On July 5, 2016, the U.S. Embassy in Nigeria issued a “security message” for U.S. citizens advising that “groups associated with terrorist activity” might attack Lagos hotels during the Eid al-Fitr holidays.
The message made no mention of Boko Haram, the Niger Delta Avengers, or any other specific terrorist group. The message urged U.S. citizens to review “your personal security plans, remain aware of your surroundings including local events, and monitor local news stations for updates.”
The July 5 message made specific reference to hotels “located on waterfronts,” but otherwise did not appear to be unusual. Often such U.S. security messages are based on confidential information, sometimes received from the security services of the host government. With respect to the July 5 message, the holiday passed without any terrorist incident at a foreigner-frequented, waterfront hotel in Lagos.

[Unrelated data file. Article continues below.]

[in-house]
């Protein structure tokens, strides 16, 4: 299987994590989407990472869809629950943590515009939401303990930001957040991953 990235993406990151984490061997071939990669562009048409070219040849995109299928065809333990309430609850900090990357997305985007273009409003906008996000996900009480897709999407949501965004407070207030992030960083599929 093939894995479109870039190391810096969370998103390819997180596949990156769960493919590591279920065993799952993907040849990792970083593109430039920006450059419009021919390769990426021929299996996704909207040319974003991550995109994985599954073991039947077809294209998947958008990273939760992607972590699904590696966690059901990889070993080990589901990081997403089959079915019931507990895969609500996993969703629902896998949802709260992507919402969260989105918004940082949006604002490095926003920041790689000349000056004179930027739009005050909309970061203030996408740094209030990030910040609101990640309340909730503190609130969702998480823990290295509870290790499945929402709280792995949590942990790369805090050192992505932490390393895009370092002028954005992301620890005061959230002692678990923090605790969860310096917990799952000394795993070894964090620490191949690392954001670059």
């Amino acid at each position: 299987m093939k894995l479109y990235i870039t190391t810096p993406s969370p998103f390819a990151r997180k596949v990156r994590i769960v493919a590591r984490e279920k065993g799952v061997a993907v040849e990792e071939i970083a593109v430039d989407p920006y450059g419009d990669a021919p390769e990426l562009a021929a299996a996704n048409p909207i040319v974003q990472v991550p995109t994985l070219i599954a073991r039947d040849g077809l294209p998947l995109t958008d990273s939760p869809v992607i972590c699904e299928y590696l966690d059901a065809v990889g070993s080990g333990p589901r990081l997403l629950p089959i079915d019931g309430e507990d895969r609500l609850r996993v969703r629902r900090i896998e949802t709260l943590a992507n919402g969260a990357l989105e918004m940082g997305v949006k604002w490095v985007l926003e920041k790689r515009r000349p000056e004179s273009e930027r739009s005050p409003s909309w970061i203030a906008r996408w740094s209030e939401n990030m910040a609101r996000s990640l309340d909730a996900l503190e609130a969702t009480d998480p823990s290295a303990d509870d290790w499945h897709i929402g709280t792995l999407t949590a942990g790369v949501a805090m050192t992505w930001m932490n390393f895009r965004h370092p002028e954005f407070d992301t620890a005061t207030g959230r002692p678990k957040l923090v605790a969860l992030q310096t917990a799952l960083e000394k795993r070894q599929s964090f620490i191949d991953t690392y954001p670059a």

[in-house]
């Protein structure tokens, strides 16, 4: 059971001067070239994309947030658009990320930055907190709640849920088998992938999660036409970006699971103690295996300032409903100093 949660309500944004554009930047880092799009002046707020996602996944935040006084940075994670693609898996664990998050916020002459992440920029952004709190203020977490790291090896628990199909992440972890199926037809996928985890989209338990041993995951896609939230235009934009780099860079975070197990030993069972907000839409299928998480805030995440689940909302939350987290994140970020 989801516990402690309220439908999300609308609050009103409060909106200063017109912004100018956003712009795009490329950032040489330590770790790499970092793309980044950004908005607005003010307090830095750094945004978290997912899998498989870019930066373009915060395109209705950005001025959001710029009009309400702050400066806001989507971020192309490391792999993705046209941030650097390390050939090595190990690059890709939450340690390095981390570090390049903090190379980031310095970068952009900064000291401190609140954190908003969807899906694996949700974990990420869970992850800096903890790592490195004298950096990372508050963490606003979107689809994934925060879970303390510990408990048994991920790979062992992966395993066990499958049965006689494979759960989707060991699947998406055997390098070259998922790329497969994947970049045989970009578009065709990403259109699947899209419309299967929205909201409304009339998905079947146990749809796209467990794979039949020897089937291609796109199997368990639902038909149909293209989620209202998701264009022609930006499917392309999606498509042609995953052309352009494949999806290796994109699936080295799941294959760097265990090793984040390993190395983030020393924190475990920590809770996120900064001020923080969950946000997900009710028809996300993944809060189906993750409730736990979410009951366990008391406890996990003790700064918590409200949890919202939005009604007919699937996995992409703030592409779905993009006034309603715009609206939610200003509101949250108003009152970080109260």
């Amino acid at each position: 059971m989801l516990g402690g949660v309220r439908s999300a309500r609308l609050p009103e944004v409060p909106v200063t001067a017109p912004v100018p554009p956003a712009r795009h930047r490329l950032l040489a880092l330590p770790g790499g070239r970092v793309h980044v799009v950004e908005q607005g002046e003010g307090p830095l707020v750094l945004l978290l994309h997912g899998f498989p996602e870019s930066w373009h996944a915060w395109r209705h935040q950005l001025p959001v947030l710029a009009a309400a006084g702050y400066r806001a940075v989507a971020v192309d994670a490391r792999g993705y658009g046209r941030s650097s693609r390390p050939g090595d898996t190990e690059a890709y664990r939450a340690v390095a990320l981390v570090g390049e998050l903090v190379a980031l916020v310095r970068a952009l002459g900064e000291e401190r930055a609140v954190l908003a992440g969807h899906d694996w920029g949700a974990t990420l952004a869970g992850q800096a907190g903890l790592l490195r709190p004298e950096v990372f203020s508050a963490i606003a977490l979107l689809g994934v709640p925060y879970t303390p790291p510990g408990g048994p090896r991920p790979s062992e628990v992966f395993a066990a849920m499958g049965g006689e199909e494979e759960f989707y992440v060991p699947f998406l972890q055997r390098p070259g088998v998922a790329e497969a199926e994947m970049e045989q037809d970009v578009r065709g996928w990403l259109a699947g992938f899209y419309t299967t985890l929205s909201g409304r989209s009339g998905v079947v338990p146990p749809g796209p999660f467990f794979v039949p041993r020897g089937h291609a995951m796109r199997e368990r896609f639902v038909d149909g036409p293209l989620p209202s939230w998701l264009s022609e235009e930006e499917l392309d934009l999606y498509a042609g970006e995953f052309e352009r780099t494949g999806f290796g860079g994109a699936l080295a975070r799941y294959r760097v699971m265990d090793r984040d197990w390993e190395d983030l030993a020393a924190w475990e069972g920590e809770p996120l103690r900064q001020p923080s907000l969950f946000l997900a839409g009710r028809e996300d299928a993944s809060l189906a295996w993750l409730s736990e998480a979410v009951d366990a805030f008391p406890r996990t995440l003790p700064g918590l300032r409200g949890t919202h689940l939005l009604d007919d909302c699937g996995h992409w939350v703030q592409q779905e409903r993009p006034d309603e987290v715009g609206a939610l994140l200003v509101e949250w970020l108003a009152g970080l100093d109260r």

It is a fundamental principle that the U.S. government’s highest responsibility is to its citizens, and that when there is evidence of a possible attack, U.S. diplomatic missions issue warnings. African states, on the other hand, often resent such messages, seeing them as harmful to tourism and implying that local authorities are somehow incapable of maintaining order. African states are often prickly about any perceived slight by the U.S. over security warnings; this difference of approach would appear to be unbridgeable. Fortunately, much of the time, the strength of the bilateral relationship is sufficient to mitigate long-term resentments.